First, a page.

Imagine war coming to your hometown. Your country and now your city have been invaded. You know that it is just a matter of time before it reaches your doorstep. The odds are impossible, and you know that there is only one chance at survival–you have to run. You have to hide. You have to pray that you can find a place where the invaders will not find you.

You tell your family that you have to travel quickly, so they must bring only what is essential. You may be hiding out for days or weeks or months. What is it that you would hastily throw into your pack? Food, water, maybe a change of clothes, a weapon if you have one. And, if you are like me, you would find room in your small duffle for your Bible. Can you imagine being separated for a long period of time from the Word of God? Particularly if you are in a crisis situation, you will need the peace and assurance that comes from reading the Scriptures.

This is the situation in which many second century Judean Jews found themselves. A man named Simon bar Kokhba led a rebellion against the Roman Empire. The revolt went great until it didn’t. Emperor Hadrian dispatched one of his greatest generals, Julius Severus, all the way from Britain to deal with the troublesome Judeans once and for all. This Severus did with brutal efficiency.

When Severus arrived, those who could fight fought. Those who couldn’t fight fled. As they packed what little they could carry, they included amongst their few items scrolls containing the written words of the Lord. They couldn’t imagine leaving them behind because of their reverence for God’s Word and the necessity of its truth in their lives. Stashing the scrolls into their bags they fled for the caves of the Judean desert.

Almost nineteen centuries later, these scrolls emerged from the arid darkness into the outside world to bless a whole new generation of those who love the Lord. In the first such discovery in 60 years, these new Dead Sea Scrolls were found in the cave where these fleeing refugees had hidden them. Four years ago, the Israel Antiquities Authority (IAA) recognized that hundreds of caves were under threat from looting and destruction. They began a systematic survey campaign to explore these many potential hideaways.i Many amazing antiquities have been uncovered, including coins and arrowheads, a perfectly preserved large woven basket dated well before the time of Abraham, and the 6,000-year-old mummified remains of a child.ii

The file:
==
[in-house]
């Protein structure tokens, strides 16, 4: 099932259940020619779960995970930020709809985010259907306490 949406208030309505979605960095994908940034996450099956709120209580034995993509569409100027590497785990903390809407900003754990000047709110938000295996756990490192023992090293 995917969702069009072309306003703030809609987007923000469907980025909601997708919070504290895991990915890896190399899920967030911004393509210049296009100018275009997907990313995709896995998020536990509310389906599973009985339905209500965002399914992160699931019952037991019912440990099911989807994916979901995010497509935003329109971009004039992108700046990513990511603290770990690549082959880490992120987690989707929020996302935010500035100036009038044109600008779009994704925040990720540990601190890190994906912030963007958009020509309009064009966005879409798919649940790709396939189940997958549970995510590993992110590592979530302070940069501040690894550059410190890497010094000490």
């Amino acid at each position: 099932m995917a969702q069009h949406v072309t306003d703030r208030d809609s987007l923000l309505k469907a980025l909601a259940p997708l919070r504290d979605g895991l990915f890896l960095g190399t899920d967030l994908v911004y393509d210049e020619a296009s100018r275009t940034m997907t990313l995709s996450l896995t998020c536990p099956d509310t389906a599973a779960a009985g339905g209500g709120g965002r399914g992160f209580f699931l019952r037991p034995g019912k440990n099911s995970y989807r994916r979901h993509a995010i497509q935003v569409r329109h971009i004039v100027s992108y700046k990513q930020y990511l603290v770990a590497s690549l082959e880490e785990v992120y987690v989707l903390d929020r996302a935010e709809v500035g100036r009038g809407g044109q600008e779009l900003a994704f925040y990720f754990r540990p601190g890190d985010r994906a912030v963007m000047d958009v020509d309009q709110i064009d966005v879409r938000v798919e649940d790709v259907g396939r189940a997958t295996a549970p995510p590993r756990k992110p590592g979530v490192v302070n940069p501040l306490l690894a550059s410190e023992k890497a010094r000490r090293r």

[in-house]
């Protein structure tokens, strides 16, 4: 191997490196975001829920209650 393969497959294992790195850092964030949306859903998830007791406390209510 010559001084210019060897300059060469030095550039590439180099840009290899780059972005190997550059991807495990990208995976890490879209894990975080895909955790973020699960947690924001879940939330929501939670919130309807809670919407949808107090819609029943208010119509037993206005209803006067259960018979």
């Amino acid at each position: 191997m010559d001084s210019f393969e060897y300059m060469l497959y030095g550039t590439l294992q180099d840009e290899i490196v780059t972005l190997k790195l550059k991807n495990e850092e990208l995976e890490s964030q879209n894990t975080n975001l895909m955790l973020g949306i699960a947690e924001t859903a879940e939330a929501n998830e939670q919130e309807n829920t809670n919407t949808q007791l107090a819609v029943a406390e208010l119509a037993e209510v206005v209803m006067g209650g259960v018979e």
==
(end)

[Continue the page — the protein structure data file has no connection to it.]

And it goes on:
The highlights of the IAI’s artifacts are 80 fragments of Scripture containing portions of the twelve minor prophets. Although the originals were written in Hebrew, these scrolls were copied in Greek. This is because Greek was the lingua franca of the time. Everyone spoke it. Aramaic was the common language amongst the population of the region. Hebrew was the language of the priestly class. But Greek was the language of the empire. No matter what part of the Roman civilized world you lived in, you would likely understand it. However, even though these scrolls were in Greek, whenever the name of the Lord was used, it was respectfully written in the original Hebrew.iii

Through a meticulous process of unfolding and separating layers, eleven lines of text were revealed. The passages had been penned by two different scribes and contained words from the prophets Zechariah and Nahum.iv

These are the things you shall do:
Speak each man the truth to his neighbor;
Give judgment in your gates for truth, justice, and peace;
Let none of you think evil in your heart against your neighbor;
And do not love a false oath.
For all these are things that I hate,’
Says the LORD. (Zechariah 8:16-17)

The mountains quake before Him,
The hills melt,
And the earth heaves at His presence,
Yes, the world and all who dwell in it.
Who can stand before His indignation?
And who can endure the fierceness of His anger?
His fury is poured out like fire,
And the rocks are thrown down by Him. (Nahum 1:5-6)

Those who fled with the scrolls didn’t survive. Despite hiding out in a cave that can only be reached by repelling 80 meters down a cliff, they were still discovered by the Romans. The speculation is that rather than coming down after them, the soldiers just set up camp at the top of the cliff trapping the refugees inside. Knowing the violence that was awaiting them if they surrendered, the small band remained in the cave, eventually dying of thirst. The skeletons of 40 men, women, and children were found in what has come to be known as the “Cave of Horror”.v


i Corbett, Glenn. “New Scrolls Hidden During Bar Kokhba Revolt Discovered.” Biblical Archaeology Society, 17 Mar. 2021,

ii Ben Zion, Ilan. “Israeli Experts Announce Discovery of More Dead Sea Scrolls.” AP NEWS, Associated Press, 16 Mar. 2021,

iii Tercatin, Rossella. “Biblical Manuscripts Dating Back 2,000 Years Discovered in Israel.” The Jerusalem Post |, 17 Mar. 2021,

iv Eames, Christopher. “New Dead Sea Scroll Discovered in ‘Cave of Horror’: Nahum and Zechariah.” Watch Jerusalem, 16 Mar. 2021,

v Ibid.